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So, I have a maintenance branch and a master branch in my project. If I make a commit in the maintenance branch and want to merge it forward to the master branch, that's easy:

git checkout master; git merge maintenance

But if I want to go the other way around, i.e. apply a commit made to master back to my maintenance branch, how do I do that? Is this considered cherry-picking? Will it cause problems or conflicts if I merge the maintenance branch forward again?

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5 Answers 5

up vote 19 down vote accepted

This is exactly the use case for git-cherry-pick

git checkout maintenance
git cherry-pick <commit from master>
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Broken link. Do you have the new reference? Thanks –  glarrain Jun 4 '12 at 14:48
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I successfully retrieved that link on June 16, 2012. –  mwalling Jun 16 '12 at 20:03
    
Great, it's back. Maybe it was just temporary. Thanks @mwalling –  glarrain Jun 17 '12 at 16:39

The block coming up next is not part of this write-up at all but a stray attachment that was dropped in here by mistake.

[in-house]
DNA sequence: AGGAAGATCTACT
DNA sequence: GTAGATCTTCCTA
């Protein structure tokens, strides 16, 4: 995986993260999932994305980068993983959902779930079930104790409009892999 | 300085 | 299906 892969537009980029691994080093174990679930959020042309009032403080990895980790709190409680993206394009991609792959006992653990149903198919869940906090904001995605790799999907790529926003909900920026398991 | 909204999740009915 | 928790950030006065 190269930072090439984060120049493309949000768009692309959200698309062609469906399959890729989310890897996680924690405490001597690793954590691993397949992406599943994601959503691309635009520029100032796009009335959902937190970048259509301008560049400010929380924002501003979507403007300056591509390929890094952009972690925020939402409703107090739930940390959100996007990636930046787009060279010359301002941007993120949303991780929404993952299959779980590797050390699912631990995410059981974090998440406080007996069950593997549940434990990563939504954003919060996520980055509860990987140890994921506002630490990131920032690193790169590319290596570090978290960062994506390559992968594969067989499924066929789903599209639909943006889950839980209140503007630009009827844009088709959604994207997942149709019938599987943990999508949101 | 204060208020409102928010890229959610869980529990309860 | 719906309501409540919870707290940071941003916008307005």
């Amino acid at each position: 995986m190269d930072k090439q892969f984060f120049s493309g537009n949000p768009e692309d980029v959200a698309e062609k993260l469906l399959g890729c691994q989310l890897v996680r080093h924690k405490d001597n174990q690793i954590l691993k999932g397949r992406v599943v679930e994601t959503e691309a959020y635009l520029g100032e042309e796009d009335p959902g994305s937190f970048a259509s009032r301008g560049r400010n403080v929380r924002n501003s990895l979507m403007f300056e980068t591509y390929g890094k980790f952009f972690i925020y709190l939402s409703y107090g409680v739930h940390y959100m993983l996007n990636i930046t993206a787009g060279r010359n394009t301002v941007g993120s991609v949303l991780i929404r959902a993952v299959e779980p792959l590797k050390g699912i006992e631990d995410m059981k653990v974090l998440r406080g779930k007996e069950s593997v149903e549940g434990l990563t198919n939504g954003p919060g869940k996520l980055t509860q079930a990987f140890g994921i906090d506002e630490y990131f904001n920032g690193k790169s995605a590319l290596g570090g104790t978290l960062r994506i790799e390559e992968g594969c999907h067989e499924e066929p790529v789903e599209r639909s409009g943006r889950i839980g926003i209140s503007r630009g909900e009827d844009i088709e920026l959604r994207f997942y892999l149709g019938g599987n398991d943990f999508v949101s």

For complex commits that cannot be applied using git cherry-pick you can try

git checkout -b merge-branch master
git rebase --onto=`git merge-base master maintenance` HEAD~1 && git rebase master

Explained: http://blog.boombatower.com/automatically-backport-commits-using-git.

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Alternate solution to using "git cherry-pick" (as recommended in other responses) would be to create a separate [topic] branch for the fix off maintenance branch, and merge this branch first into maintenance branch, then into master branch (trunk).

This workflow is (somewhat) described in Resolving conflicts/dependencies between topic branches early blog post by Junio C Hamano, git maintainer.

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As a general rule, I use merge to move changes "up" the tree (from maintenance to master) and rebase to move them "down" the tree (from master to maintenance). This is so the order of commits in the master branch is maintained.

Rebase essentially rolls back all your changes on the current branch to the fork (or last rebase), copies over newer changes and then re-applies your changes.

If you don't want to get all changes from the master, then you will probably need to cherry pick the ones you want.

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I wondered about rebase too. But presuming a maintenance branch exists specifically to not have all the current changes then that isn't what you want. It seems best to me to rebase a development branch, but cherry-pick a bug fix made in master (or any upstream development branch) back to maintenance. –  Alex Stoddard Sep 17 '09 at 17:42

Yes, it is considered cherry-picking and no, generally it should not introduce problems. If commit doesn't apply cleanly when backporting you may face exactly same conflict when cherry-picking it back.

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